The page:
Alexandria Ocasio-Cortez told The Hill that she has "never had that kind of abrupt, disgusting kind of disrespect" directed at her before

By Benjamin VanHoose
July 21, 2020 01:34 PM
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From left: Rep. Alexandria Ocasio-Cortez and Rep. Ted Yoho
Anna Moneymaker/Getty; Melina Mara/The Washington Post/Getty

Alexandria Ocasio-Cortez says she was harshly confronted by a colleague this week and the altercation was overheard by a reporter, though the other lawmaker disputed her version of events.

Ocasio-Cortez, a 30-year-old Democratic representative for New York, said Republican Rep. Ted Yoho of Florida disparaged her in a brief interaction while they passed each other at the Capitol in Washington, D.C., on Monday.

"I never spoke to Rep. Yoho before he decided to accost me on the steps of the nation’s Capitol yesterday," she tweeted on Tuesday. "Believe it or not, I usually get along fine w/ my GOP colleagues. We know how to check our legislative sparring at the committee door."

Ocasio-Cortez concluded her tweet by referencing a report from The Hill, in which a reporter said they overheard Yoho, 65, utter "f----- bitch" as he walked away.

"But hey, 'b*tches' get stuff done. 🤷🏽‍♀️," she wrote.

According to The Hill, Yoho called Ocasio-Cortez "disgusting," taking issue with her recent comments linking poverty to a spike in crime in New York City amid the novel coronavirus pandemic.

"You are out of your freaking mind," he reportedly told her, to which she replied that he was "rude."

Speaking with a journalist after the exchange, Ocasio-Cortez said "that kind of confrontation hasn't ever happened to me — ever."

"I've never had that kind of abrupt, disgusting kind of disrespect levied at me," she added. (A rep for Ocasio-Cortez declined further comment.)

In a statement to PEOPLE, a spokesman for Yoho denied the lawmaker called Ocasio-Cortez a "f------ bitch," claiming that reports had sensationalized the "conversation."

"Congressman Yoho had a brief member-to-member conversation on the steps of the Capitol. As you know, these conversations happen frequently when the House is in session," said the spokesman, Brian Kaveney. "He did not call Rep. Ocasio-Cortez what has been reported in the Hill or any name for that matter."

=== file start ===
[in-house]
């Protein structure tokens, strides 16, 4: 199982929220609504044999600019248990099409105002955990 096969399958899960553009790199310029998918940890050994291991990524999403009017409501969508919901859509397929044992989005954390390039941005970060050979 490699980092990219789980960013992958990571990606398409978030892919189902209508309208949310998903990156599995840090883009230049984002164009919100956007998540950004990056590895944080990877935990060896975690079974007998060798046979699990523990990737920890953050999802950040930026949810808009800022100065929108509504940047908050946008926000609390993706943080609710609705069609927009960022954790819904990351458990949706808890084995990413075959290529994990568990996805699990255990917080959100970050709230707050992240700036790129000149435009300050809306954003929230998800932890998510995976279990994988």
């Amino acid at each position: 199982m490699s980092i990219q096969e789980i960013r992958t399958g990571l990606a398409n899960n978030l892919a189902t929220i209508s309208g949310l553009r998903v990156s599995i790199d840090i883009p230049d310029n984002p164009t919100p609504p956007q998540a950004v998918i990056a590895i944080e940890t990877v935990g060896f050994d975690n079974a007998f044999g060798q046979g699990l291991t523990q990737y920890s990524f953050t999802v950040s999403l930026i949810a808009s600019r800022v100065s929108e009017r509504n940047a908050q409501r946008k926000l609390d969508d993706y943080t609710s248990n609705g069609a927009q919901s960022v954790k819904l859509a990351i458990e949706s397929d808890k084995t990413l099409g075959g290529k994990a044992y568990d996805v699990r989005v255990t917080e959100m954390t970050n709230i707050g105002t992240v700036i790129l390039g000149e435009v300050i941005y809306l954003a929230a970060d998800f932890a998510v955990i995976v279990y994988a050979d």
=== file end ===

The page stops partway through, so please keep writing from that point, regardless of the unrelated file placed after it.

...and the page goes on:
Kaveney said that the Yoho "made a brief comment to himself as he walked away summarizing what he believes [Ocasio-Cortez's] polices to be: bulls---."

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"It sounds better for the Hill newspaper and gets more media attention to say he called her a name — which he did not do," Kaveney told PEOPLE.

"It is unfortunate that Rep. Ocasio-Cortez is using this exchange to gain personal attention," he said.

The comments made by Ocasio-Cortez that reportedly angered Yoho related to her suggestion that unemployment and financial troubles caused by the coronavirus (COVID-19) crisis resulted in desperation and increased petty crimes.

"Republicans are all upset that I’m connecting the dots between poverty and crime. I know most of them haven’t experienced or seen these issues first hand, but I have," she tweeted on July 13. "This may be hard for them to admit, but poverty and crime are highly linked, both violent & nonviolent alike."

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Several fellow lawmakers spoke out in Ocasio-Cortez's defense on Tuesday, including Rep. Dean Phillips, a Democrat from Minnesota, who tweeted: "Like @aoc, I believe poverty to be a root cause of crime. Wonder why Rep. Yoho hasn’t accosted me on the Capitol steps with the same sentiment? #shameful"

Added Democratic Rep. Ruben Gallego of Arizona: "I have suggested the same thing that @aoc has poverty & unemployment lead to crime. Weird neither Yoho or any other member has ever talked to me that way."